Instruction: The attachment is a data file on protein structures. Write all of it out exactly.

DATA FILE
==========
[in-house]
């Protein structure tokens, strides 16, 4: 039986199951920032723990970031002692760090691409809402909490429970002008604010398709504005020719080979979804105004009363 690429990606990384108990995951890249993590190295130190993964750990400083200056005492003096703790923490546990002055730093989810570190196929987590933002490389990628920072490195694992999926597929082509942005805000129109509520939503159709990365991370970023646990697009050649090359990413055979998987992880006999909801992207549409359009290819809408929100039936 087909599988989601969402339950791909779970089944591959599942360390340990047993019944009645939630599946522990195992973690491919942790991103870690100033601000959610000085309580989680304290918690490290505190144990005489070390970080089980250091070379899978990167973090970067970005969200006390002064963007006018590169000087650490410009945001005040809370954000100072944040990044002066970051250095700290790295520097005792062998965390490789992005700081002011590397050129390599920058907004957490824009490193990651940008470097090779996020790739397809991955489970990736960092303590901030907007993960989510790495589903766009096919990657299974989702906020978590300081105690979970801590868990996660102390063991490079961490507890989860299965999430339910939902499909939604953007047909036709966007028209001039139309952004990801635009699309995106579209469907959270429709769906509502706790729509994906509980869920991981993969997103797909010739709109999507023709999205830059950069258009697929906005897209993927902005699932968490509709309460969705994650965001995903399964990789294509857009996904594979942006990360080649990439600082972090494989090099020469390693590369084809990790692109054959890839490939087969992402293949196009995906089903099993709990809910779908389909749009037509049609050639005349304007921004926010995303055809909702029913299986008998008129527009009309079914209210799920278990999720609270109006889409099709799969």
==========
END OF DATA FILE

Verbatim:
[in-house]
């Protein structure tokens, strides 16, 4: 039986199951920032723990970031002692760090691409809402909490429970002008604010398709504005020719080979979804105004009363 690429990606990384108990995951890249993590190295130190993964750990400083200056005492003096703790923490546990002055730093989810570190196929987590933002490389990628920072490195694992999926597929082509942005805000129109509520939503159709990365991370970023646990697009050649090359990413055979998987992880006999909801992207549409359009290819809408929100039936 087909599988989601969402339950791909779970089944591959599942360390340990047993019944009645939630599946522990195992973690491919942790991103870690100033601000959610000085309580989680304290918690490290505190144990005489070390970080089980250091070379899978990167973090970067970005969200006390002064963007006018590169000087650490410009945001005040809370954000100072944040990044002066970051250095700290790295520097005792062998965390490789992005700081002011590397050129390599920058907004957490824009490193990651940008470097090779996020790739397809991955489970990736960092303590901030907007993960989510790495589903766009096919990657299974989702906020978590300081105690979970801590868990996660102390063991490079961490507890989860299965999430339910939902499909939604953007047909036709966007028209001039139309952004990801635009699309995106579209469907959270429709769906509502706790729509994906509980869920991981993969997103797909010739709109999507023709999205830059950069258009697929906005897209993927902005699932968490509709309460969705994650965001995903399964990789294509857009996904594979942006990360080649990439600082972090494989090099020469390693590369084809990790692109054959890839490939087969992402293949196009995906089903099993709990809910779908389909749009037509049609050639005349304007921004926010995303055809909702029913299986008998008129527009009309079914209210799920278990999720609270109006889409099709799969």